Trend report: 2013 Back-to-school season

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This August, parents are doing just as much back-to-school shopping as they did last year – but they’re spending less and shopping smarter.

But that doesn’t mean that retailers won’t be making as many transactions as in 2012. Studies show that parents aren’t shopping less, but simply shopping smarter. The NRF reported that 37 percent of parents said they plan to browse before buying this year.

Back-to-school is the second biggest shopping occasion of the year next to the holiday season, with more average spending than Valentine’s Day, Mother’s Day, Father’s Day, Halloween and St. Patrick’s Day combined, according to National Retail Federation consumer trend data. Similar to the holiday season, back-to-school shoppers usually make several trips throughout the season – spending mass amounts of money each time.

In 2010 and 2011, American parents were concerned with saving money because of the bad state of the economy. They were more inclined to shop sales and save old supplies. As the economy improved, some shoppers became comfortable spending money again. In 2012, the NRA reported that parents spent an average of $688.62 – a record high since the recession. But that might have been more than some families bargained for, as parents are expected to cut back to $634.78 this year.

“The good news is that consumers are spending, but they are doing so with cost and practicality in mind,” NRF President and CEO Matthew Shay explained in a news release.

As Shay alluded, the weight of the recession is slowly lifting from families. According to a BIGinsight study, 77 percent of American families with school-aged children said the state of the state of the economy will impact their back-to-school spending in 2013 – a slight decrease from the 80 percent who said so in 2012.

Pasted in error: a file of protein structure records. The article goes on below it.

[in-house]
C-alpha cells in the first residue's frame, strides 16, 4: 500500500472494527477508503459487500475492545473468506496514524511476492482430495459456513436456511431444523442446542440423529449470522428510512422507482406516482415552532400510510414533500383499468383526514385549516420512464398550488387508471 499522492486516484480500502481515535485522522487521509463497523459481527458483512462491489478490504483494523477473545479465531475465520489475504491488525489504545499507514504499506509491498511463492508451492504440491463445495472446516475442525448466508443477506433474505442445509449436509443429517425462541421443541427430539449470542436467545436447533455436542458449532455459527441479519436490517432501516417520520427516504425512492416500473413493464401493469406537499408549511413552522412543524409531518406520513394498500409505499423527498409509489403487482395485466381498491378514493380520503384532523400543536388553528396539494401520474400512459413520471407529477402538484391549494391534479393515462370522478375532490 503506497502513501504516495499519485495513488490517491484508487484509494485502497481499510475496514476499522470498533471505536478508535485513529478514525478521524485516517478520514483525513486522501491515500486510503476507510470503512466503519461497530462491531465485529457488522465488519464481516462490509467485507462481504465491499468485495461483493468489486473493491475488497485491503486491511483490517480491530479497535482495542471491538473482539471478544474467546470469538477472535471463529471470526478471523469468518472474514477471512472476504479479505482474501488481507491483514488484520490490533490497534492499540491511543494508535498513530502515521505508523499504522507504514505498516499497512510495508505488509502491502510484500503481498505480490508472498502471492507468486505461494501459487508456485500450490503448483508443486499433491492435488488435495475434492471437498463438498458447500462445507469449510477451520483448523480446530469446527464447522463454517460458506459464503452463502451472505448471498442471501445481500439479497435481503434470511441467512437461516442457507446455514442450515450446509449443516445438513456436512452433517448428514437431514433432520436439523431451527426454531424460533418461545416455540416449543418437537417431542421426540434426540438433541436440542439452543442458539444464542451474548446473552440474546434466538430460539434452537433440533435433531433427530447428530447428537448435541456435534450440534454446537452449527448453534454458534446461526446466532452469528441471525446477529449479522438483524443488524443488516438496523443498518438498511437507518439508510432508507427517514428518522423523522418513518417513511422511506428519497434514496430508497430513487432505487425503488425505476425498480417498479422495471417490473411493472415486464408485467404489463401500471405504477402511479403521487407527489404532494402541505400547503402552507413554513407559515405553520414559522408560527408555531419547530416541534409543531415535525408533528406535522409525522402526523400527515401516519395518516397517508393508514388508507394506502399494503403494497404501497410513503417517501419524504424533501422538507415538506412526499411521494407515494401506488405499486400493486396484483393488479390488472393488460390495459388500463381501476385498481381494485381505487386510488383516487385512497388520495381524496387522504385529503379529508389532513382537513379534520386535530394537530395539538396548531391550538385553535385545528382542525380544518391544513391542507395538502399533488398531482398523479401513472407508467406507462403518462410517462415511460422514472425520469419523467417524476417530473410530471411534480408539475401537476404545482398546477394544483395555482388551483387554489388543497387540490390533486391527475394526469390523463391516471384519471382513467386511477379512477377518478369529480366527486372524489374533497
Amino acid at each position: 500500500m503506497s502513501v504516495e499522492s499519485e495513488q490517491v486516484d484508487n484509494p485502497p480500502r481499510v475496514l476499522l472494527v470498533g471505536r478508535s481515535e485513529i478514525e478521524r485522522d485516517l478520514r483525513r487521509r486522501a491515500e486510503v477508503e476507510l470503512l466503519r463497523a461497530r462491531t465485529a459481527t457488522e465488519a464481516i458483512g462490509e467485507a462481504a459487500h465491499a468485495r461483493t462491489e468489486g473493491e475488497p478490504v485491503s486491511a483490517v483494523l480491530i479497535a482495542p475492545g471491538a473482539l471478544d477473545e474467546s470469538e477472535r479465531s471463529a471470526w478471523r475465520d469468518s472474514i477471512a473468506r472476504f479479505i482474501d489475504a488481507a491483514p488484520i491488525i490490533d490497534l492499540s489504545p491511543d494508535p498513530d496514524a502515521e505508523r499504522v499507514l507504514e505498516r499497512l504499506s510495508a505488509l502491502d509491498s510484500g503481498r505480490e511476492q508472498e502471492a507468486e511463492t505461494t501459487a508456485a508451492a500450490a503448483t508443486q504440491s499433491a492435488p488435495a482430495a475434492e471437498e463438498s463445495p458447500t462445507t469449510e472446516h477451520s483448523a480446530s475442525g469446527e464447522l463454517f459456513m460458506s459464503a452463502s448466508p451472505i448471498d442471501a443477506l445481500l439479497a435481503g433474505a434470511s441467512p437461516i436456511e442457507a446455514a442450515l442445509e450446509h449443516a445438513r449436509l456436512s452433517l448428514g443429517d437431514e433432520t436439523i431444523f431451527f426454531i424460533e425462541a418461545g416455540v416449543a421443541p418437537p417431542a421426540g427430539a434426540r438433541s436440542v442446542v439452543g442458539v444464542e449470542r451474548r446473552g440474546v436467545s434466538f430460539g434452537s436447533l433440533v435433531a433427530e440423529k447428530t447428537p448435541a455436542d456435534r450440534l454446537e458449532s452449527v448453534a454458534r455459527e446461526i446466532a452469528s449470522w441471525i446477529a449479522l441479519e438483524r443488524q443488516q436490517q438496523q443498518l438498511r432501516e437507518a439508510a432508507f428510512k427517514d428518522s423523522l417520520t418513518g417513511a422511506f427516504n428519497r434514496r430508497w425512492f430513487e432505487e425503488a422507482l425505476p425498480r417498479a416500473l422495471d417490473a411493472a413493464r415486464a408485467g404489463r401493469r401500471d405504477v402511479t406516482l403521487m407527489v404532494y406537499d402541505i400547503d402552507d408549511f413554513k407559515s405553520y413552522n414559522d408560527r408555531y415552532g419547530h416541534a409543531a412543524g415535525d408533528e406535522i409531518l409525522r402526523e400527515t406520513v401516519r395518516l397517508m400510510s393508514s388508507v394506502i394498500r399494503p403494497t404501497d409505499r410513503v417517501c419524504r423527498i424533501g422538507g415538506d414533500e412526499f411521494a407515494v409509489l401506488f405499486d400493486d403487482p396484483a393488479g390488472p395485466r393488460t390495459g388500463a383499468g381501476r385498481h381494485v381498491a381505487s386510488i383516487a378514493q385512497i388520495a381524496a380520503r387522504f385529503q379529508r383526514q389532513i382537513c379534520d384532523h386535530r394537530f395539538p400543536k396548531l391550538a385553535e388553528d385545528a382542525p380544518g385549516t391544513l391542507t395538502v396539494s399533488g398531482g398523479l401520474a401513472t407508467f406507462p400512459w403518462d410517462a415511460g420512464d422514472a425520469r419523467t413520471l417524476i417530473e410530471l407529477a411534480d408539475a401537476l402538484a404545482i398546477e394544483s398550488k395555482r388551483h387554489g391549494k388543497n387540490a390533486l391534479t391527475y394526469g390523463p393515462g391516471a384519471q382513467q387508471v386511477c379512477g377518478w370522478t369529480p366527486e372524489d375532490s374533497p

The retail world is already getting their start in accommodating this season’s smart shoppers. Last week, Staples began its back-to-school promotions, including some school supplies on sale for a penny. Even the government is adding incentives for consumers. At least 17 states are offering sales tax breaks for back-to-school shoppers.

Retail people counting software is one way for back-to-school shopping destinations can make the most out of this money-making season. Here’s how it can help:

  • Compare: Compare your store’s numbers with those of others in your chain using a retail people counting system. The data obtained can answer questions like: How are they performing during the busy back-to-school season? How much traffic are they receiving and how are they accommodating it? Are we performing as well as they are? By asking these questions and analyzing these numbers – namely the overlap of peak traffic hours and peak transaction hours – managers can determine what their store might be missing or doing wrong. For a more in-depth analysis, compare your store’s numbers to the national or regional census boundaries and metropolitan statistical area markets.
  • Prepare: Use information about your store’s peak traffic hours and peak transaction hours to make staffing adjustments and, therefore, meet customer needs. Because shoppers are shopping smarter this year, they’re going to be looking for the best quality at the best price. With an adequate shopper-to-associate ratio, associates can offer their expertise to parents looking for the best product. Also, the more associates working at each station, the less time parents have to spend in the store. Quick and helpful service makes for a satisfying experience, especially for parents who are on their third or fourth shopping trip of the season.
  • Since shoppers are likely to go straight for the sale rack, retail stores should make sure their sales are spend-worthy. For example, 10 percent-off sales aren’t too enticing, whereas buy-one-get-one sales are almost always guaranteed to do well. Retail people counting software can help stores to determine which sales and promotions work best with customers.

3 Ways to Fight Showrooming in Your Store

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stop showrooming with people countingOver the past few years, brick-and-mortar retailers have seen a change in their customers’ behavior. The wide-spread use of the Internet and smartphones has led to a trend called showrooming – the act of browsing in-store and buying online.

What is it? Showrooming includes comparing in-store and online prices, reading online reviews of in-store items, or visiting brick-and-mortar stores to gain information that isn’t found online. An example would be visiting a make-up counter to find your desired lipstick shade and then buying it for a better price online. In its Mobile Consumer Report, Vibes reported that eighty-four percent of shoppers who showroom have done so while browsing in-store.